How does food interest with your understanding of the past? In today’s episode I’m talking about food in the archives, historical recipes, and teaching history through food. I’ll also be talking about some of my favourite historical cookbook quirks.
Active History is organizing a 2020 theme week around material culture. Modeled after the 2019 Museum Theme Week (http://activehistory.ca/museum-theme-week/) this series aims to expand the conversation about material culture and highlight the work of those studying the materiality of the past.
We welcome contributions from academics, public historians, museum professionals, makers, community practitioners, and anyone engaged in thinking about material culture and the past.
Blog posts are welcomed on a range of topics including (but not limited to):
How can object-centred approaches to studying the past change our understanding of history?
What is material culture? How does material culture fit within academic or public history scholarship?
Examples of community-led approaches to material culture research and collecting
Decolonizing approaches material culture
Case study examples of material culture analysis
Active History posts are between 700 and 1500 words, avoid jargon, use hyperlinks over footnotes, and we encourage the use of images to illustrate posts. We also ask that the style of writing is accessible to a wide audience. Draft posts are due by February 24, 2020.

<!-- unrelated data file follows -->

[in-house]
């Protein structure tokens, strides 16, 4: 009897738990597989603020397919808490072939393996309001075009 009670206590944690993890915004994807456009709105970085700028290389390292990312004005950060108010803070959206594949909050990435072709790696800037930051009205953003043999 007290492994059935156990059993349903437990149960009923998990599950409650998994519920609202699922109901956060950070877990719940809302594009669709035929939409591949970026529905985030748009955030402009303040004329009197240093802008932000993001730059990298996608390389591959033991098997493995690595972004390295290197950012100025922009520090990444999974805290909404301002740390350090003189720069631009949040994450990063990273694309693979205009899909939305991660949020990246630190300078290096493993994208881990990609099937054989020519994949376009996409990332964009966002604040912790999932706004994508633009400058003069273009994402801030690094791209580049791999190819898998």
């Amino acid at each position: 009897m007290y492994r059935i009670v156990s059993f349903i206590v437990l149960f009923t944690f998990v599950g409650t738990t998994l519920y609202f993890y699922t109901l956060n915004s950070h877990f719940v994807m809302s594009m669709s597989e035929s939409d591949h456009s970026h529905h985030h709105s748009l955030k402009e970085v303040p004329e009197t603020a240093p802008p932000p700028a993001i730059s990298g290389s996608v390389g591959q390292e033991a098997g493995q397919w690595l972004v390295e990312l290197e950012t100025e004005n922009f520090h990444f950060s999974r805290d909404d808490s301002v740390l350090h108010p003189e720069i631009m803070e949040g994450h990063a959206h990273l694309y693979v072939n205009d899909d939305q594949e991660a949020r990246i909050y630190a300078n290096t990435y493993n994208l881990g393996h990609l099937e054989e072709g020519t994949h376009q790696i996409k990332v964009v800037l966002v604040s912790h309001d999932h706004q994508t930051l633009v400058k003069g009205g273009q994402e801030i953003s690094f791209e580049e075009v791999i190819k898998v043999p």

Questions and pitches can be directed to series editor Krista McCracken at email@example.com
New year, new podcast episode. I’m starting 2020 by talking about vicarious trauma in the archives and the impact of working with traumatic records on archival staff. I discuss emotional labour and strategies for coping with vicarious trauma in the archives.
For the last episode of 2019 I’m doing some reflecting, celebrating, and dreaming. I’m talking about some inspirational reads and folks who gave me strength in 2019. I also think a bit about what the upcoming year holds.
In today’s episode I’m focusing on resilience. Resilience can be beautiful. It can be empowering. But it can also be co-opted and used as a systemic tool. Today I’m reflecting on how resilience is often used as a way to encourage productivity and shame those who don’t overcome barriers. Can resilience be a bad thing?
My latest piece, Embroidery as Record and Resistance, can be found over at Contingent Magazine. A huge thank you to the Contingent Magazine team for their work, dedication, and innovation in creating a space for history online. My post looks at embroidery, feminist resistance, and protest.
In today’s episode I’m talking about the practice of radical vulnerability in professional spaces. I discuss the basics of radical vulnerability, provide examples of what this looks like, and reflect on spaces for safe vulnerability.
Tomorrow I’m going to be speaking with an Algoma University sociology class about the intersection of community archives and concepts of identity. As folks might imagine, I love talking about the value of community archives so I jumped at this opportunity.